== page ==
The New York Times reports:
Near midnight, in the darkness of the deliberately unlit Misurata harbor, the tugboat’s crew loosened its lines from the pier and pulled them aboard.
The helmsman engaged Al Iradah 6’s dual engines and it spun into the basin, gathered speed and headed for the gap in the jetties. A few miles beyond, outside the range of Col. Muammar el-Qaddafi’s artillery, was the safety of the open sea.
There, the helmsman turned the round bow eastward, toward Benghazi, the Libyan rebel capital about 300 miles away. The latest leg for an unlikely smuggling vessel was complete. In a little more than 24 hours, Al Iradah 6 would reach rebel-controlled territory and line up for a fresh cargo of medicine, food and guns — fuel for a city besieged.
There have been many reasons for the rebels’ success in Misurata, where they recently drove the Qaddafi forces out of the city and seized the airport. One of them is this: a determined and surreptitious sealift by a small fleet of Libyan boats.
Combining the talents of those who procure a city’s wartime needs with those of merchant mariners and fishermen, rebels have organized about two dozen fishing vessels and former Qaddafi-controlled tugboats into an impromptu fleet that has provided Misurata with a lifeline of supplies. The fleet sails with NATO’s approval and support. (Rebels and organizers in both Benghazi and Misurata spoke openly of the smuggling effort, but asked that certain locations and shipping schedules not be disclosed.)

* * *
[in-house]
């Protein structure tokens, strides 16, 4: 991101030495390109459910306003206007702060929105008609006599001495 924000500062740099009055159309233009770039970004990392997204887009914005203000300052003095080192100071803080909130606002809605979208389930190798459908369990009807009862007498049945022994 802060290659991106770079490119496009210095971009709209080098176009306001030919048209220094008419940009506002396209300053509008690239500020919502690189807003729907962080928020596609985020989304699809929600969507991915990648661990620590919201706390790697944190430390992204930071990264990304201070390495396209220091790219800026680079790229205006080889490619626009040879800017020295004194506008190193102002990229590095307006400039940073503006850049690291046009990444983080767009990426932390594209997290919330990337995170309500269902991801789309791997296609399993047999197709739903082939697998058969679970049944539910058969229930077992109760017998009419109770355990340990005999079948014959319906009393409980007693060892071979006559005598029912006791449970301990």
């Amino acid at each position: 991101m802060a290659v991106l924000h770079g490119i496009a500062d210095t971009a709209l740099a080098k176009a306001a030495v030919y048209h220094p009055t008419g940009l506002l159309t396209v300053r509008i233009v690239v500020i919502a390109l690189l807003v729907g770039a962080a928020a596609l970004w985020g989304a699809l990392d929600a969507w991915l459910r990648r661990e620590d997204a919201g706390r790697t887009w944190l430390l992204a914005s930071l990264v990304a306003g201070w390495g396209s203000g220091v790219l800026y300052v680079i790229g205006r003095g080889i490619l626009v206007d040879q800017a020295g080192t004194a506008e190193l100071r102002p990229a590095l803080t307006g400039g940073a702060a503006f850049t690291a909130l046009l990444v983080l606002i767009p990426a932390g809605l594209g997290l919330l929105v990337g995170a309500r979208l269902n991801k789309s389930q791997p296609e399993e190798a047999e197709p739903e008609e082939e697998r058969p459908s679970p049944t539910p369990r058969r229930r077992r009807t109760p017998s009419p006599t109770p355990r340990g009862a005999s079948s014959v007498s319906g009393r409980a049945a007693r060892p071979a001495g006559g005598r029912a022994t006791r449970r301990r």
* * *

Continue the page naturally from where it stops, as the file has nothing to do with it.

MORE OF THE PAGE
At a basic level, it has assumed missions of both mercy and war. The mixed cargo — baby formula and medicine beside crates of ammunition — has helped civilians survive and equipped Misurata for its fight.
The strategic significance of Misurata has not been lost on the crew of Al Iradah 6. For months, rebels trapped in the city, 130 miles from Tripoli, provided Libya’s opposition movement with a powerful argument against any discussion of the war’s end that called for national partition.
As long as Misurata’s armed men held on to their city, the nation’s third largest, the Qaddafi government could never credibly say that the war was a contest between east and west, and propose that the country, divided by history and tribal allegiances, be split.
The rebels said it would be easy: roll in, block the road, raise the flag — another village under their writ in Libya’s Western Mountains.
The villagers are with us, the rebels said of their fellow Berbers — an ethnic minority that rose up against Muammar Gaddafi at the very start of the rebellion in February.
“Only a few support Gaddafi, maybe five or six,” said Omar, commander of the rebel unit from the nearby town of Kabaw.
His call-sign was Rambo. But the operation, which began on Sunday afternoon with the rebels gathering over coffee at a roadside cafe, ended an hour later in angry confrontation, tense retreat and a lesson in the divided loyalties and half-truths of this particular theatre of Libya’s conflict.
“Only seven or eight people here don’t like Gaddafi,” Mohammed, a resident of Tamzin, quietly told a reporter.
The truth probably lay somewhere in the middle, like Tamzin itself and dozens of other towns and villages wedged between the rebels who hold most of the plateau and forces loyal to Gaddafi mainly in the desert plains.